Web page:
The stories of Sherlock Holmes by Sir Arthur Conan Doyle were very popular as adaptations for the stage, and later film, and still later television. The four-volumes of the Universal Sherlock Holmes (1995) compiled by Ronald B. De Waal lists over 25,000 Holmes-related productions and products. They include the original writings, "together with the translations of these tales into sixty-three languages, plus Braille and shorthand, the writings about the Writings or higher criticism, writings about Sherlockians and their societies, memorials and memorabilia, games, puzzles and quizzes, phonograph records, audio and video tapes, compact discs, laser discs, ballets, films, musicals, operettas, oratorios, plays, radio and television programs, parodies and pastiches, children's books, cartoons, comics, and a multitude of other items — from advertisements to wine — that have accumulated throughout the world on the two most famous characters in literature."

<i>The Spider Woman</i> 1943 mystery film directed by Roy William Neill

The Spider Woman is a 1943 mystery film starring Basil Rathbone as Sherlock Holmes and Nigel Bruce as Dr. Watson, the seventh of fourteen such films the pair were involved in. As with all of the Universal Studios films in the series, the film is set in then-present day as opposed to the Victorian setting of the original stories. This film incorporates elements from the novel The Sign of the Four, as well as the short stories "The Final Problem", "The Adventure of the Empty House", "The Adventure of the Speckled Band" and makes explicit reference to "The Adventure of the Devil's Foot".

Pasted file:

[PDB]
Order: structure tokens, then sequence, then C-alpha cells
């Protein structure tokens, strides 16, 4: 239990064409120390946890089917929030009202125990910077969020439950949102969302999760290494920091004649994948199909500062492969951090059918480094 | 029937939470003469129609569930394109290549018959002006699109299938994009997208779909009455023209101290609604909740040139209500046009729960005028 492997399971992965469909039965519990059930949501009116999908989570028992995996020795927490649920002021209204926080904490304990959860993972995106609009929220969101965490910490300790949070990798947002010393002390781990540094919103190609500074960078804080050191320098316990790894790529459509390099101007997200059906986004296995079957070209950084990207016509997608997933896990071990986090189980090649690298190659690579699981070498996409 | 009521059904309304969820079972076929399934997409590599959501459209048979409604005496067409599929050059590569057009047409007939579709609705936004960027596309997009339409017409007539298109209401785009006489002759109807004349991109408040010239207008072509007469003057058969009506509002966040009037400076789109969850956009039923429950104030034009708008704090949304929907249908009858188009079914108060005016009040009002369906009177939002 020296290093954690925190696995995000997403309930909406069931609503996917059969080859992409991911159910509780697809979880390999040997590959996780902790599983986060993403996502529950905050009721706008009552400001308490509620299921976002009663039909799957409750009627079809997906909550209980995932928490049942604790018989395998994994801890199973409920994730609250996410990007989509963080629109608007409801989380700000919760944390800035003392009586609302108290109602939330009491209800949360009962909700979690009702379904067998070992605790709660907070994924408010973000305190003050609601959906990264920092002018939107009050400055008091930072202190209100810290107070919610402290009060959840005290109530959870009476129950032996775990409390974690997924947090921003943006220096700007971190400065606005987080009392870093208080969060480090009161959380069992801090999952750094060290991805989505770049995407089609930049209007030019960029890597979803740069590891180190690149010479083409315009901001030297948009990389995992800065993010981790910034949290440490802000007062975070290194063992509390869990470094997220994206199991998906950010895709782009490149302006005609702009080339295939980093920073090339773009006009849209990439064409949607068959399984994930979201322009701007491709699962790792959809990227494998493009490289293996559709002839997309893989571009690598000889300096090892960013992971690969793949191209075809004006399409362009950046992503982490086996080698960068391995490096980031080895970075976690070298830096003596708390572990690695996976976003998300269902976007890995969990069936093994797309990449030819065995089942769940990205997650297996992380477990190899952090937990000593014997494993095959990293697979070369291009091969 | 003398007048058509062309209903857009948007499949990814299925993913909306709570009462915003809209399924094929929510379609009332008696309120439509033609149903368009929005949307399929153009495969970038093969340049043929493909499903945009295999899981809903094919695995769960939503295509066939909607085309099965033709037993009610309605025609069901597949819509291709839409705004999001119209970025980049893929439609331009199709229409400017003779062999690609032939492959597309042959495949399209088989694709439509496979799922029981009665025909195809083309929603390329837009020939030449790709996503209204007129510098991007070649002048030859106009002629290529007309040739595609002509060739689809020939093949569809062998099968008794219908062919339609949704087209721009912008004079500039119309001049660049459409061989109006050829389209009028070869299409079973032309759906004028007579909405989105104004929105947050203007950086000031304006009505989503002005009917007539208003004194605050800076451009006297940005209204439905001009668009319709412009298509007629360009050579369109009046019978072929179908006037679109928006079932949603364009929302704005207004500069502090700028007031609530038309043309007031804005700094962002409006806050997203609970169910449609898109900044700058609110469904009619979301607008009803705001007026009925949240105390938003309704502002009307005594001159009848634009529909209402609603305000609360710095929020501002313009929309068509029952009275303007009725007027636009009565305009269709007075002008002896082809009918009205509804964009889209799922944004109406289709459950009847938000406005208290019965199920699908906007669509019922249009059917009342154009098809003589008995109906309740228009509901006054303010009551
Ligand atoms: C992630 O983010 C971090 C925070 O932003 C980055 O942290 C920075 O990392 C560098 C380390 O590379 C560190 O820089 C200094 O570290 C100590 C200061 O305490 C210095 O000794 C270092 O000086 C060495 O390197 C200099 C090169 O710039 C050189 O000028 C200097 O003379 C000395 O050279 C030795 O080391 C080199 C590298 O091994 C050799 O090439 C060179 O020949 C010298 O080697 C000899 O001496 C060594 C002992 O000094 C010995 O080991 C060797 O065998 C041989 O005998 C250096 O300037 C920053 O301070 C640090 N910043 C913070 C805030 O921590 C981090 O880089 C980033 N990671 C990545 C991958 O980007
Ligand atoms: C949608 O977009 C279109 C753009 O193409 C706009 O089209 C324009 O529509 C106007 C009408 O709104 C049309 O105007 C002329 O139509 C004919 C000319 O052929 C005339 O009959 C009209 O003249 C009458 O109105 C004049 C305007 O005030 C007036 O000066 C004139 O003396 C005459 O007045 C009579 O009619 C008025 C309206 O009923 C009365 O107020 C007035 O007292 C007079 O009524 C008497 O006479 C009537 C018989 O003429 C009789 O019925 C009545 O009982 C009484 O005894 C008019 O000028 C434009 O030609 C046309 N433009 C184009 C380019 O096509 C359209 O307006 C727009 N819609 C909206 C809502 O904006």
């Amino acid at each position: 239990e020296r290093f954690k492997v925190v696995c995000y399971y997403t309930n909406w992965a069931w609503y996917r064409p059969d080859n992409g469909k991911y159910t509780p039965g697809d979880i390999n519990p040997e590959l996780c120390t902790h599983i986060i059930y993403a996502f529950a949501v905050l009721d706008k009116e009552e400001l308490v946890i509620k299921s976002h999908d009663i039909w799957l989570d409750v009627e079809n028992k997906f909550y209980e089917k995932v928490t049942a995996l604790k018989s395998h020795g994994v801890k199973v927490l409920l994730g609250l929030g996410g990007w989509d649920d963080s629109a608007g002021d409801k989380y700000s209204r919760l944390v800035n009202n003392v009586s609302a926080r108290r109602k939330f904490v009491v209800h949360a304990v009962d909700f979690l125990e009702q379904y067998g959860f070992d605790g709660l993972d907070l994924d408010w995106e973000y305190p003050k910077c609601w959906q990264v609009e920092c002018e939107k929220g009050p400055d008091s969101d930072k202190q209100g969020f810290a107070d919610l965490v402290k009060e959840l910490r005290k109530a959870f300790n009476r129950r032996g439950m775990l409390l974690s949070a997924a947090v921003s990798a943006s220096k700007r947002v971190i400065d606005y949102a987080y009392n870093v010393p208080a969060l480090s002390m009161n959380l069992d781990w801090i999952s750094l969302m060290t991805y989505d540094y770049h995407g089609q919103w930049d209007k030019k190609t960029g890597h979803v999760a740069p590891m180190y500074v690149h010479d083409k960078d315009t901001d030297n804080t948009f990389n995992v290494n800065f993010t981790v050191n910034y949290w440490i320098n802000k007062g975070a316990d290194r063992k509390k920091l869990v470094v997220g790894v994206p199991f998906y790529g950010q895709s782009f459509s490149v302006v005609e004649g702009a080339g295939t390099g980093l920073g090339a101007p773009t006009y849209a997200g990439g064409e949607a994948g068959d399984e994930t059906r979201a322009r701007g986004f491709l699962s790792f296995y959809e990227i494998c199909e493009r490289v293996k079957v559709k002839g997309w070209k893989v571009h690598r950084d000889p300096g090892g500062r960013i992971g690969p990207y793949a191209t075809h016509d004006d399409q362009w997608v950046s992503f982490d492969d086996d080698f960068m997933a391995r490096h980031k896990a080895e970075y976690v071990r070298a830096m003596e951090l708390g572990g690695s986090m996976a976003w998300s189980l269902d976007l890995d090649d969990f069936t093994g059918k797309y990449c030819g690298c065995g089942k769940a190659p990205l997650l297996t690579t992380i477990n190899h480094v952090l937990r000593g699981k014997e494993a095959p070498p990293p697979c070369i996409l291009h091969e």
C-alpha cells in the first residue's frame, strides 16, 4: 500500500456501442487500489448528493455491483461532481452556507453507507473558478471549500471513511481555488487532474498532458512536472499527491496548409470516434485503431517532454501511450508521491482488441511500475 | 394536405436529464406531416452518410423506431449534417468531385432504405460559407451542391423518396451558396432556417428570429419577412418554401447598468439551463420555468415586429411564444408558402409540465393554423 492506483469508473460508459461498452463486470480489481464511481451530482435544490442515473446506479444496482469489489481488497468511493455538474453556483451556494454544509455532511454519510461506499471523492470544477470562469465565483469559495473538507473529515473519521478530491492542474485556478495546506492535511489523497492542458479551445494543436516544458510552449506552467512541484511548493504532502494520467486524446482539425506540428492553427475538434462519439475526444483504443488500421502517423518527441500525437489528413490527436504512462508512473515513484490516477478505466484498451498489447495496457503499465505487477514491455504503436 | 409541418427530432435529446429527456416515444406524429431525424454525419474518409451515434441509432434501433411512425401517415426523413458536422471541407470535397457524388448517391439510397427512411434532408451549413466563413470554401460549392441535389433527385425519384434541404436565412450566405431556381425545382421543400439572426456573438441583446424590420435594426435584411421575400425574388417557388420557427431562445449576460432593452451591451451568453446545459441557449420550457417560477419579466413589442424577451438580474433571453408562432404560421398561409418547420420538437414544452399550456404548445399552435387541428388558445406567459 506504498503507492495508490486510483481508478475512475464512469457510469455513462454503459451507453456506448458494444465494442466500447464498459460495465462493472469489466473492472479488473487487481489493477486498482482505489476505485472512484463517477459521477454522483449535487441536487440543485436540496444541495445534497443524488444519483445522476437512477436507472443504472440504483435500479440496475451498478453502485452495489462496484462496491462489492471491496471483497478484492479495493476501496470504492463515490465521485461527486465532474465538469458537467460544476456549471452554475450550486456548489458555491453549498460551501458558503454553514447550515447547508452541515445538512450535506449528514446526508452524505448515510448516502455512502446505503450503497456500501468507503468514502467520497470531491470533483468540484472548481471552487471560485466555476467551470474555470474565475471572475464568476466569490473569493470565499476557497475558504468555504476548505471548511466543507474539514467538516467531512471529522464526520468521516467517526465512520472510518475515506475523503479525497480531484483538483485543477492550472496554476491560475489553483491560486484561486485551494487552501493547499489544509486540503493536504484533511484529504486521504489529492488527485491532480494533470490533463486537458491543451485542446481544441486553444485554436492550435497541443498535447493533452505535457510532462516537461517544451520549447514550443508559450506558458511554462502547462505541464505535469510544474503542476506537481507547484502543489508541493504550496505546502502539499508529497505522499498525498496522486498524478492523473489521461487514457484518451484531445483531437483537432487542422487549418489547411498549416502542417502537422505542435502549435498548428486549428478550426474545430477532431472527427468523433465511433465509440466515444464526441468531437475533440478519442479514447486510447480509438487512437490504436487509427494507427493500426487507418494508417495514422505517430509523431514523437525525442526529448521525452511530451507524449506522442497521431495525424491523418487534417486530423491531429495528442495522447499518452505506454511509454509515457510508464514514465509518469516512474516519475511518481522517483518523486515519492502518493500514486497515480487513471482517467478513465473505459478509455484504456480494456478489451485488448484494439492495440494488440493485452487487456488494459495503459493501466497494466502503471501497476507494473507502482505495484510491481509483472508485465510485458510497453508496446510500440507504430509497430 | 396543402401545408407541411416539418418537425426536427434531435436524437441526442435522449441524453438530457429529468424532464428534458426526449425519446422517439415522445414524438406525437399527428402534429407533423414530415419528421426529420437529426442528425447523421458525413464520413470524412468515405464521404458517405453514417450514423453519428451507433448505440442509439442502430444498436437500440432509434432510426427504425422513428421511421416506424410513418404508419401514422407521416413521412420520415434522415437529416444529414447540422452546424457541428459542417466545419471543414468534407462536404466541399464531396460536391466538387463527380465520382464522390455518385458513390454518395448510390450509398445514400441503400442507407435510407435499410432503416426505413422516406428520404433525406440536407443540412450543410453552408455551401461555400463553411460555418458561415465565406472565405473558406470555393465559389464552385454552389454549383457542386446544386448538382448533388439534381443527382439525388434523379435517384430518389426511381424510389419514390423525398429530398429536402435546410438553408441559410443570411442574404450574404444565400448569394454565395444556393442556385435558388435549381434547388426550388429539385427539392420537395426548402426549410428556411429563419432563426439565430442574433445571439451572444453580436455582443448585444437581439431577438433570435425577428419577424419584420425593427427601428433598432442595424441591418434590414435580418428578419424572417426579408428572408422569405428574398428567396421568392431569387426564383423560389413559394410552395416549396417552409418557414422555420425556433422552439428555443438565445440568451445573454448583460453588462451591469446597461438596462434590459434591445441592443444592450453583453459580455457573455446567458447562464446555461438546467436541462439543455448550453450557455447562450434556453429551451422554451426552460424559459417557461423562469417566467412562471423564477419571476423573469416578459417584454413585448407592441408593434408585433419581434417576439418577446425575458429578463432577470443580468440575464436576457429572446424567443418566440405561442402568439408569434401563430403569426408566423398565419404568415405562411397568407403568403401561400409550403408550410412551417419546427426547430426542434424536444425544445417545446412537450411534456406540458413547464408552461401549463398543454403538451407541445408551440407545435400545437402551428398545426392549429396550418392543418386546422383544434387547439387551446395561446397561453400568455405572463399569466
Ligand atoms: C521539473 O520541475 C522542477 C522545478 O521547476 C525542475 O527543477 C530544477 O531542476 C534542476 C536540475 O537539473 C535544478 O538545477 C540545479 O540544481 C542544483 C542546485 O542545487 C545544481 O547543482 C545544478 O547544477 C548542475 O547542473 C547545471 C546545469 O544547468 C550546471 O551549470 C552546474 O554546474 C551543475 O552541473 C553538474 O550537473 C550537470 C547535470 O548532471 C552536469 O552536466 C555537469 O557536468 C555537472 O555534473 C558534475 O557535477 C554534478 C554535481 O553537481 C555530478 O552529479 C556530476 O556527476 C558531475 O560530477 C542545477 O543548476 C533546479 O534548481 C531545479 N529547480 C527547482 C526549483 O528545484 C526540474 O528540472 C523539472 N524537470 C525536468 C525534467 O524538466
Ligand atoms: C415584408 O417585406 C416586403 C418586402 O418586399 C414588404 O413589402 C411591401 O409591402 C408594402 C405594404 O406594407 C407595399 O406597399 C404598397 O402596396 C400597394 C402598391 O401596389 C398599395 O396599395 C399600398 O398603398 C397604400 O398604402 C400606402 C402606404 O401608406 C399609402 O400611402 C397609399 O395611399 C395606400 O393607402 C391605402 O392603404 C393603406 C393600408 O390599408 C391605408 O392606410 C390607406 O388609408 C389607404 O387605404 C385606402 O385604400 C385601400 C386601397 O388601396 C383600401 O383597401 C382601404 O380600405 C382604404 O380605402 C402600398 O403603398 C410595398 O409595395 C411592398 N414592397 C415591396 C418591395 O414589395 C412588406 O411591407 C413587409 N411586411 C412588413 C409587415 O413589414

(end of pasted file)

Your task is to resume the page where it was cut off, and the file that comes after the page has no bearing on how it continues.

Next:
Canon of Sherlock Holmes

Traditionally, the canon of Sherlock Holmes consists of the 56 short stories and four novels written by Sir Arthur Conan Doyle. In this context, the term "canon" is an attempt to distinguish between Doyle's original works and subsequent works by other authors using the same characters.

<i>Sherlock Holmes and the Deadly Necklace</i> 1962 film by Terence Fisher

Sherlock Holmes and the Deadly Necklace is a 1962 mystery film directed by Terence Fisher. It was a West German-French-Italian international co-production. The film starred Christopher Lee as Sherlock Holmes and Thorley Walters as Dr. Watson. Curt Siodmak wrote the screenplay, based on characters created by Sir Arthur Conan Doyle.

The Sherlockian game is the pastime of attempting to resolve anomalies and clarify implied details about Sherlock Holmes and Dr. Watson from the 56 short stories and four novels that make up the Sherlock Holmes Canon by Arthur Conan Doyle. It treats Holmes and Watson as real people and uses aspects of the canonical stories combined with the history of the era of the tales' settings to construct fanciful biographies of the pair.

<i>The Adventures of Sherlock Holmes and Dr. Watson</i>

The Adventures of Sherlock Holmes and Dr. Watson is a series of Soviet television films portraying Arthur Conan Doyle's fictional English detective, starting in 1979. They were directed by Igor Maslennikov. In 2006, Vasily Livanov became an Honorary MBE for his portrayal of Sherlock Holmes.